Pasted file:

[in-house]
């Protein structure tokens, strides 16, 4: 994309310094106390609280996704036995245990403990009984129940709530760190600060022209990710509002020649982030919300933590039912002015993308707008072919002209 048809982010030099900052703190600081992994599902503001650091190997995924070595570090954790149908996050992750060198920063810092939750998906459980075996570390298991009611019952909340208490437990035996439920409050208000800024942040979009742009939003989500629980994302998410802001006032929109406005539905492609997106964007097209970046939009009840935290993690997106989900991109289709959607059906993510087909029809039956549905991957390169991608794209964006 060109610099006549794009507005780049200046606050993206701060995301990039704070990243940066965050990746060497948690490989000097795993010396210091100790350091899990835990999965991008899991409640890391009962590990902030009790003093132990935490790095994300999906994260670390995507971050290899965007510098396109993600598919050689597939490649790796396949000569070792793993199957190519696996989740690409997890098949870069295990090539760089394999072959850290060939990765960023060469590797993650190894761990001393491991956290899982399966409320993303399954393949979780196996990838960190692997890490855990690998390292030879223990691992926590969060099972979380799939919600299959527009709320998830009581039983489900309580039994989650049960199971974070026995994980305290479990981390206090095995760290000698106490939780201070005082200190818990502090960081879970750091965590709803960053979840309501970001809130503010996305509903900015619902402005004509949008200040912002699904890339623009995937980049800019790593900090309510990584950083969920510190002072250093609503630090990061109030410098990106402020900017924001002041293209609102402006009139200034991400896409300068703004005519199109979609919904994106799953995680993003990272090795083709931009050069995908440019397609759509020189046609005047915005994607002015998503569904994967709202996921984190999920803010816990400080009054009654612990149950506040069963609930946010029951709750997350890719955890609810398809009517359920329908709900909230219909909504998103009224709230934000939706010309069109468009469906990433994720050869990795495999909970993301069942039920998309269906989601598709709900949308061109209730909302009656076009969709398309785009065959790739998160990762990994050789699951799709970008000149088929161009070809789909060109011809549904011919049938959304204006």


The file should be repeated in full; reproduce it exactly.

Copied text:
[in-house]
């Protein structure tokens, strides 16, 4: 994309310094106390609280996704036995245990403990009984129940709530760190600060022209990710509002020649982030919300933590039912002015993308707008072919002209 048809982010030099900052703190600081992994599902503001650091190997995924070595570090954790149908996050992750060198920063810092939750998906459980075996570390298991009611019952909340208490437990035996439920409050208000800024942040979009742009939003989500629980994302998410802001006032929109406005539905492609997106964007097209970046939009009840935290993690997106989900991109289709959607059906993510087909029809039956549905991957390169991608794209964006 060109610099006549794009507005780049200046606050993206701060995301990039704070990243940066965050990746060497948690490989000097795993010396210091100790350091899990835990999965991008899991409640890391009962590990902030009790003093132990935490790095994300999906994260670390995507971050290899965007510098396109993600598919050689597939490649790796396949000569070792793993199957190519696996989740690409997890098949870069295990090539760089394999072959850290060939990765960023060469590797993650190894761990001393491991956290899982399966409320993303399954393949979780196996990838960190692997890490855990690998390292030879223990691992926590969060099972979380799939919600299959527009709320998830009581039983489900309580039994989650049960199971974070026995994980305290479990981390206090095995760290000698106490939780201070005082200190818990502090960081879970750091965590709803960053979840309501970001809130503010996305509903900015619902402005004509949008200040912002699904890339623009995937980049800019790593900090309510990584950083969920510190002072250093609503630090990061109030410098990106402020900017924001002041293209609102402006009139200034991400896409300068703004005519199109979609919904994106799953995680993003990272090795083709931009050069995908440019397609759509020189046609005047915005994607002015998503569904994967709202996921984190999920803010816990400080009054009654612990149950506040069963609930946010029951709750997350890719955890609810398809009517359920329908709900909230219909909504998103009224709230934000939706010309069109468009469906990433994720050869990795495999909970993301069942039920998309269906989601598709709900949308061109209730909302009656076009969709398309785009065959790739998160990762990994050789699951799709970008000149088929161009070809789909060109011809549904011919049938959304204006």